Kawhi Leonard wants to play for the Los Angeles Lakers.
And in a totally unrelated note, I would love for Netflix to move up the release dates for “Orange is the New Black” and “Ozark.”
We don’t always get what we want.
In Leonard’s case, he’s asking a team that he disrespected to send him to the perfect destination.
San Antonio shouldn’t listen. There won’t be a go-west-young-man scenario here.
Send him east. Northeast, to be exact.
Before we get to the heavy lifting, have you ever witnessed a more blatant disregard for loyalty than Leonard has shown over the last eight months to the San Antonio Spurs, the team and head coach that turned him from an unwilling franchise player to the best two-way player in the league not named LeBron James?
He has the nerve to be mad because of perceived mishandling of the most talked about quadriceps injury in NBA history and wants to take his talents to Cali. Meanwhile, the Spurs paid Leonard $18 million for the nine games he played — that’s a cool $2 million per game if you’re scoring at home — and are now faced with the choice of trading him or watching him walk after he finishes out his contract in 2019. To walk way would mean also saying no to a $219 million super maximum contract extension to stay in the Alamo City.
Here’s what doesn’t make much sense. Leonard’s camp has it in its head that there’s a great chance the Spurs will trade him to another organization in the Western Conference — presumably the Lakers, who are being pressured to make this deal happen to make the Lake Show more attractive when James makes the decision on his free agency on Friday.
Why would the Spurs make such a trade? Do you think coach Gregg Popovich and general manager R.C. Buford want any part of the Ka-Bron Lakers giving them the business three times a season and moving up in the Western Conference pecking order behind the Golden State Warriors and the Houston Rockets assuming Chris Paul stays put in Houston?
You read here before the 2018 season that longtime buddies LeBron and CP3 would opt out of their final seasons with Cleveland and Houston, respectively, and join up in Los Angeles where both have business interests and mansions.
That opinion has changed with Houston coming within one healthy Paul hamstring away from toppling Golden State in the Western Conference Finals.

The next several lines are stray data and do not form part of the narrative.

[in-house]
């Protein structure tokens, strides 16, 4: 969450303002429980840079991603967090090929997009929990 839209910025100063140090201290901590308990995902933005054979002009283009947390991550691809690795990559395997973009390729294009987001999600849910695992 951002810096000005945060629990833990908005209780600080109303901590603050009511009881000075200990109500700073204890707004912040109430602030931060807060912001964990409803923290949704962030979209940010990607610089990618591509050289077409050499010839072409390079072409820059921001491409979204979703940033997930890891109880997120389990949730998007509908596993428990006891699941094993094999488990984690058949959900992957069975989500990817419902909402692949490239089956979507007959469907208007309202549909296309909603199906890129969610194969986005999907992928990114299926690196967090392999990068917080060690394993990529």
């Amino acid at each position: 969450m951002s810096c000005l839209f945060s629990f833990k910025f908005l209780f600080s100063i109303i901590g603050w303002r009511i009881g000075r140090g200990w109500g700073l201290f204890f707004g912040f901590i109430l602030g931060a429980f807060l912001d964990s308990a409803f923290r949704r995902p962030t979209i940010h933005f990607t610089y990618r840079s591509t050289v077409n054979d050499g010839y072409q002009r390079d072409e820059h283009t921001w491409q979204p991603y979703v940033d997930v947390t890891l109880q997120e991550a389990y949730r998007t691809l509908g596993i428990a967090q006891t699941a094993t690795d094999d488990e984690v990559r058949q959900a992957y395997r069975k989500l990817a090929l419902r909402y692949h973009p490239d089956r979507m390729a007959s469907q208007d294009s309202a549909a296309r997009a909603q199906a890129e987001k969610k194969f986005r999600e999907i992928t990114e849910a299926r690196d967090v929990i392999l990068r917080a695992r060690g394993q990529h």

Mind you, this is about improving the franchise and the Spurs are reloading, not rebuilding. To send Leonard to Los Angeles sounds a lot like the latter.
An ESPN report said the Lakers are willing to send guard Brandon Ingram and a future No. 1 pick for Leonard, but the Spurs want more, presumably Ingram, high-flying forward Kyle Kuzma and more picks. I don’t see them being interested in point guard Lonzo Ball because of the paternal baggage that comes with Ball’s athleticism.
So where does Leonard go? The guess here is his days in San Antonio are over, despite having a sit-down with Popovich earlier this month. From the San Antonio perspective, there is obviously a need to get younger in the loaded West with eventual Hall of Famers Tony Parker, Manu Ginobili and Pau Gasol nearing the end of their careers.
LaMarcus Aldridge, the best Spur not named Kawhi, experienced a revival in 2018 with perhaps his best season ever, averaging 23.1 points and 8.5 rebounds, but he turns 33 next month and can’t do it alone. The greatest Spurs teams had the Big Three of Tim Duncan, Ginobili and Parker sharing the burden at money time and today’s league has taught us that one all-star does not a championship team make.
Boston makes the most sense, though it’s no secret that Leonard desires a return to his native California. The Celtics have a wealth of draft picks and plenty of young talent in point guard Kyrie Iriving, forward Jayson Tatum, point guard Jalylen Brown and swingman Gordon Hayward.
Celtics president Danny Ainge won’t part with Irving, but Leonard is that unique talent capable of controlling the game on both ends of the court. Buford should go after Brown, Hayward and Boston’s 2019 protected first-rounder it received in a trade with Sacramento. If the numbers add up, they could package Leonard, point guard Dejounte Murray and another player in the deal if — and this a huge if — Leonard could be convinced to play with Boston beyond 2019.
All things considered, the Spurs are sitting at a poker table with several teams holding bigger chip stacks, but Buford and Popovich are about as smart as they come in this type of game.
Unlike Leonard, they won’t misplay their hand.